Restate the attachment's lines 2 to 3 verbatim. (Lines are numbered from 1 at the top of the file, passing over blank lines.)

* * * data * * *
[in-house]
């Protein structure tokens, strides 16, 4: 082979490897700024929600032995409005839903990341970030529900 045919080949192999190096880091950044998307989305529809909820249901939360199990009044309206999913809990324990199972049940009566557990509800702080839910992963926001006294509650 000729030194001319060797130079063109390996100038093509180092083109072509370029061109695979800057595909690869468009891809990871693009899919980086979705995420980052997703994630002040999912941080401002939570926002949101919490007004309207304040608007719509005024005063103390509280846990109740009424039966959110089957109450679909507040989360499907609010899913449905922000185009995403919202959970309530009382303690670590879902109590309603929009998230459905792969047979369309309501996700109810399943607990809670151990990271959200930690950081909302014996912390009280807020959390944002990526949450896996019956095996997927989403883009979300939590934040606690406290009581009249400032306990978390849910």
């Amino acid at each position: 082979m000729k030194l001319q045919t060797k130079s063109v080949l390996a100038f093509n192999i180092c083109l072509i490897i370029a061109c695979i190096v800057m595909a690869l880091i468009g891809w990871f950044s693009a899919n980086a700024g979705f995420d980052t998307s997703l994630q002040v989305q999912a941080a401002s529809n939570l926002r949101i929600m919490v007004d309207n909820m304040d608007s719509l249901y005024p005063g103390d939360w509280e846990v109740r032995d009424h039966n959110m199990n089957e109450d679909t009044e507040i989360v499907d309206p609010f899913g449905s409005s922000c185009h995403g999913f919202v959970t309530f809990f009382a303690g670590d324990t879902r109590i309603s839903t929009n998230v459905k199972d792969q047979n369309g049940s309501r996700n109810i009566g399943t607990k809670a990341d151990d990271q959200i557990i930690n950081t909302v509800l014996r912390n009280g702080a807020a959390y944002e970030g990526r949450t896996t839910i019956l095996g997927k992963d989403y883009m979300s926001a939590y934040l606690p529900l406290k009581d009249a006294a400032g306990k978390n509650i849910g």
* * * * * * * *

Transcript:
């Protein structure tokens, strides 16, 4: 082979490897700024929600032995409005839903990341970030529900 045919080949192999190096880091950044998307989305529809909820249901939360199990009044309206999913809990324990199972049940009566557990509800702080839910992963926001006294509650 000729030194001319060797130079063109390996100038093509180092083109072509370029061109695979800057595909690869468009891809990871693009899919980086979705995420980052997703994630002040999912941080401002939570926002949101919490007004309207304040608007719509005024005063103390509280846990109740009424039966959110089957109450679909507040989360499907609010899913449905922000185009995403919202959970309530009382303690670590879902109590309603929009998230459905792969047979369309309501996700109810399943607990809670151990990271959200930690950081909302014996912390009280807020959390944002990526949450896996019956095996997927989403883009979300939590934040606690406290009581009249400032306990978390849910």
């Amino acid at each position: 082979m000729k030194l001319q045919t060797k130079s063109v080949l390996a100038f093509n192999i180092c083109l072509i490897i370029a061109c695979i190096v800057m595909a690869l880091i468009g891809w990871f950044s693009a899919n980086a700024g979705f995420d980052t998307s997703l994630q002040v989305q999912a941080a401002s529809n939570l926002r949101i929600m919490v007004d309207n909820m304040d608007s719509l249901y005024p005063g103390d939360w509280e846990v109740r032995d009424h039966n959110m199990n089957e109450d679909t009044e507040i989360v499907d309206p609010f899913g449905s409005s922000c185009h995403g999913f919202v959970t309530f809990f009382a303690g670590d324990t879902r109590i309603s839903t929009n998230v459905k199972d792969q047979n369309g049940s309501r996700n109810i009566g399943t607990k809670a990341d151990d990271q959200i557990i930690n950081t909302v509800l014996r912390n009280g702080a807020a959390y944002e970030g990526r949450t896996t839910i019956l095996g997927k992963d989403y883009m979300s926001a939590y934040l606690p529900l406290k009581d009249a006294a400032g306990k978390n509650i849910g």